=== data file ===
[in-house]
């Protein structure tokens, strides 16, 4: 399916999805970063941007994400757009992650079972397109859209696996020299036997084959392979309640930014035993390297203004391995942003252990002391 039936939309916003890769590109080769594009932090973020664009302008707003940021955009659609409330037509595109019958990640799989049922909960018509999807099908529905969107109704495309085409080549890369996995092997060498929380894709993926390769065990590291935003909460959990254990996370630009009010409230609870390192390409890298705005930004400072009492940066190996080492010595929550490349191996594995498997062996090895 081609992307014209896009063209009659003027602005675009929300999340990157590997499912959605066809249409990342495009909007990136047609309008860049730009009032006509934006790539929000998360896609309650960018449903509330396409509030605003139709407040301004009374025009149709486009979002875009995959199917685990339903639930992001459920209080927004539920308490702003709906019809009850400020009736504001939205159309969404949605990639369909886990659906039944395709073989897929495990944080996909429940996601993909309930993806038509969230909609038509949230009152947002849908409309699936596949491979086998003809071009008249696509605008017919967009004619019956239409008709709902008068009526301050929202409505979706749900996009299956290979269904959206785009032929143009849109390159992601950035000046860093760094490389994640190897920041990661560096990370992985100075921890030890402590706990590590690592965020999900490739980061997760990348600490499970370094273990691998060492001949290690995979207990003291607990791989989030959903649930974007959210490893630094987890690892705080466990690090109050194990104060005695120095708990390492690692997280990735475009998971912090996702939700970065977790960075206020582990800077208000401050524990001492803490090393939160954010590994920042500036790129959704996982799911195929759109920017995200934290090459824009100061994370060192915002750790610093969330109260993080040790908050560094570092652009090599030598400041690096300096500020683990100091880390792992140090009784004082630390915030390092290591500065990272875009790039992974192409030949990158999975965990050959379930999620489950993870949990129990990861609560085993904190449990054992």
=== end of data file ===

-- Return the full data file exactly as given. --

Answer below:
[in-house]
């Protein structure tokens, strides 16, 4: 399916999805970063941007994400757009992650079972397109859209696996020299036997084959392979309640930014035993390297203004391995942003252990002391 039936939309916003890769590109080769594009932090973020664009302008707003940021955009659609409330037509595109019958990640799989049922909960018509999807099908529905969107109704495309085409080549890369996995092997060498929380894709993926390769065990590291935003909460959990254990996370630009009010409230609870390192390409890298705005930004400072009492940066190996080492010595929550490349191996594995498997062996090895 081609992307014209896009063209009659003027602005675009929300999340990157590997499912959605066809249409990342495009909007990136047609309008860049730009009032006509934006790539929000998360896609309650960018449903509330396409509030605003139709407040301004009374025009149709486009979002875009995959199917685990339903639930992001459920209080927004539920308490702003709906019809009850400020009736504001939205159309969404949605990639369909886990659906039944395709073989897929495990944080996909429940996601993909309930993806038509969230909609038509949230009152947002849908409309699936596949491979086998003809071009008249696509605008017919967009004619019956239409008709709902008068009526301050929202409505979706749900996009299956290979269904959206785009032929143009849109390159992601950035000046860093760094490389994640190897920041990661560096990370992985100075921890030890402590706990590590690592965020999900490739980061997760990348600490499970370094273990691998060492001949290690995979207990003291607990791989989030959903649930974007959210490893630094987890690892705080466990690090109050194990104060005695120095708990390492690692997280990735475009998971912090996702939700970065977790960075206020582990800077208000401050524990001492803490090393939160954010590994920042500036790129959704996982799911195929759109920017995200934290090459824009100061994370060192915002750790610093969330109260993080040790908050560094570092652009090599030598400041690096300096500020683990100091880390792992140090009784004082630390915030390092290591500065990272875009790039992974192409030949990158999975965990050959379930999620489950993870949990129990990861609560085993904190449990054992």